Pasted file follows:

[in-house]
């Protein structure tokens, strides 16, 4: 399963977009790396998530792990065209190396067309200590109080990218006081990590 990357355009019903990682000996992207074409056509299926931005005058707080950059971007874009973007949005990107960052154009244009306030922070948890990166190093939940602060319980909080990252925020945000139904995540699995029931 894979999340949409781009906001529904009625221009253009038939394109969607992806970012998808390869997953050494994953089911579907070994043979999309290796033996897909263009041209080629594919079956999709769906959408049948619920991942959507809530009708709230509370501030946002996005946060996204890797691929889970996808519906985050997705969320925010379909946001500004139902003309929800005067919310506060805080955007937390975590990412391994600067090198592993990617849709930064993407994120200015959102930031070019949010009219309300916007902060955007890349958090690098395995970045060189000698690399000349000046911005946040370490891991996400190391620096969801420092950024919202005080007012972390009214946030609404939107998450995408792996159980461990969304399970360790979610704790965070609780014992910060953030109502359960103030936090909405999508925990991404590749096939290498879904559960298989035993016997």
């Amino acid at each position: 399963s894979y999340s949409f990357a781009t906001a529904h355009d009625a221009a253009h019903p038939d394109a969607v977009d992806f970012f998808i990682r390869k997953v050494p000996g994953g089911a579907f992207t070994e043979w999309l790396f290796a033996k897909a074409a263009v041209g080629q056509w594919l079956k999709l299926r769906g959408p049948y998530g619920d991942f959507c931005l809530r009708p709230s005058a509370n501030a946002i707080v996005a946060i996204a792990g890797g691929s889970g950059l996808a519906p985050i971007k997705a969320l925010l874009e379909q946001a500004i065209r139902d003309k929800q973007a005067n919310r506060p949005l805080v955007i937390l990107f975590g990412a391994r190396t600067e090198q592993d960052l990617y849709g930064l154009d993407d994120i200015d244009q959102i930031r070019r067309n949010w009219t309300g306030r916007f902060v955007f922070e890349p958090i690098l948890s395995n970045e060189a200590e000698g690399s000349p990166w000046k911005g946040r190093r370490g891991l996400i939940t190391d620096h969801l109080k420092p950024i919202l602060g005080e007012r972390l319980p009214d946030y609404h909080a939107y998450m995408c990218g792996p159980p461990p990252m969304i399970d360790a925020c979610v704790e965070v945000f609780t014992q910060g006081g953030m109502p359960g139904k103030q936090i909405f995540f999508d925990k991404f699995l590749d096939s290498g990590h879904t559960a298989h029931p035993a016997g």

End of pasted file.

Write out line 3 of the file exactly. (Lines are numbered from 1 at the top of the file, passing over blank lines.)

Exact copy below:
């Amino acid at each position: 399963s894979y999340s949409f990357a781009t906001a529904h355009d009625a221009a253009h019903p038939d394109a969607v977009d992806f970012f998808i990682r390869k997953v050494p000996g994953g089911a579907f992207t070994e043979w999309l790396f290796a033996k897909a074409a263009v041209g080629q056509w594919l079956k999709l299926r769906g959408p049948y998530g619920d991942f959507c931005l809530r009708p709230s005058a509370n501030a946002i707080v996005a946060i996204a792990g890797g691929s889970g950059l996808a519906p985050i971007k997705a969320l925010l874009e379909q946001a500004i065209r139902d003309k929800q973007a005067n919310r506060p949005l805080v955007i937390l990107f975590g990412a391994r190396t600067e090198q592993d960052l990617y849709g930064l154009d993407d994120i200015d244009q959102i930031r070019r067309n949010w009219t309300g306030r916007f902060v955007f922070e890349p958090i690098l948890s395995n970045e060189a200590e000698g690399s000349p990166w000046k911005g946040r190093r370490g891991l996400i939940t190391d620096h969801l109080k420092p950024i919202l602060g005080e007012r972390l319980p009214d946030y609404h909080a939107y998450m995408c990218g792996p159980p461990p990252m969304i399970d360790a925020c979610v704790e965070v945000f609780t014992q910060g006081g953030m109502p359960g139904k103030q936090i909405f995540f999508d925990k991404f699995l590749d096939s290498g990590h879904t559960a298989h029931p035993a016997g």